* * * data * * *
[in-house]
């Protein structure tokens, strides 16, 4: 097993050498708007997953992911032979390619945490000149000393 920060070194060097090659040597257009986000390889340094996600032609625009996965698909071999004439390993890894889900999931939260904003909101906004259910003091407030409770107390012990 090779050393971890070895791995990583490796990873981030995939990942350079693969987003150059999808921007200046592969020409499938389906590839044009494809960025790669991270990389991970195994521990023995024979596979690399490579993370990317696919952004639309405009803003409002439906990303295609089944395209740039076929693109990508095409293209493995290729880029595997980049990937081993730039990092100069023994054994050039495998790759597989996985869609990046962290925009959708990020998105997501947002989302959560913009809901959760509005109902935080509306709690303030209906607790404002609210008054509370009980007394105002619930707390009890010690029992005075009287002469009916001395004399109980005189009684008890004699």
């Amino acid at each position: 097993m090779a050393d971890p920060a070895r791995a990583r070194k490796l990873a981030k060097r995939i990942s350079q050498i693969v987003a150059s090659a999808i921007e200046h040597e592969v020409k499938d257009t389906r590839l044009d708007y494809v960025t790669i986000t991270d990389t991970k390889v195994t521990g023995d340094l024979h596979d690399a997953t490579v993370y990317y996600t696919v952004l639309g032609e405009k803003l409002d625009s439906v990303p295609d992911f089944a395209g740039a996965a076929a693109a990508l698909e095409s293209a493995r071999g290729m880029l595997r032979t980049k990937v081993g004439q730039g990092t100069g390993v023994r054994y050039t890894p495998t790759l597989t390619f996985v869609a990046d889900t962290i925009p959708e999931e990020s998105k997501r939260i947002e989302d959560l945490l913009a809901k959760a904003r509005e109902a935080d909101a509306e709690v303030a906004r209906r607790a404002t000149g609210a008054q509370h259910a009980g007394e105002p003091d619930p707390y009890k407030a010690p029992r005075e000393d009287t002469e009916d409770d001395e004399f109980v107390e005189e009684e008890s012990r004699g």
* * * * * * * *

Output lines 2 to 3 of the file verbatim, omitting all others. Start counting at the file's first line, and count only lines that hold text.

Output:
């Protein structure tokens, strides 16, 4: 097993050498708007997953992911032979390619945490000149000393 920060070194060097090659040597257009986000390889340094996600032609625009996965698909071999004439390993890894889900999931939260904003909101906004259910003091407030409770107390012990 090779050393971890070895791995990583490796990873981030995939990942350079693969987003150059999808921007200046592969020409499938389906590839044009494809960025790669991270990389991970195994521990023995024979596979690399490579993370990317696919952004639309405009803003409002439906990303295609089944395209740039076929693109990508095409293209493995290729880029595997980049990937081993730039990092100069023994054994050039495998790759597989996985869609990046962290925009959708990020998105997501947002989302959560913009809901959760509005109902935080509306709690303030209906607790404002609210008054509370009980007394105002619930707390009890010690029992005075009287002469009916001395004399109980005189009684008890004699």
């Amino acid at each position: 097993m090779a050393d971890p920060a070895r791995a990583r070194k490796l990873a981030k060097r995939i990942s350079q050498i693969v987003a150059s090659a999808i921007e200046h040597e592969v020409k499938d257009t389906r590839l044009d708007y494809v960025t790669i986000t991270d990389t991970k390889v195994t521990g023995d340094l024979h596979d690399a997953t490579v993370y990317y996600t696919v952004l639309g032609e405009k803003l409002d625009s439906v990303p295609d992911f089944a395209g740039a996965a076929a693109a990508l698909e095409s293209a493995r071999g290729m880029l595997r032979t980049k990937v081993g004439q730039g990092t100069g390993v023994r054994y050039t890894p495998t790759l597989t390619f996985v869609a990046d889900t962290i925009p959708e999931e990020s998105k997501r939260i947002e989302d959560l945490l913009a809901k959760a904003r509005e109902a935080d909101a509306e709690v303030a906004r209906r607790a404002t000149g609210a008054q509370h259910a009980g007394e105002p003091d619930p707390y009890k407030a010690p029992r005075e000393d009287t002469e009916d409770d001395e004399f109980v107390e005189e009684e008890s012990r004699g």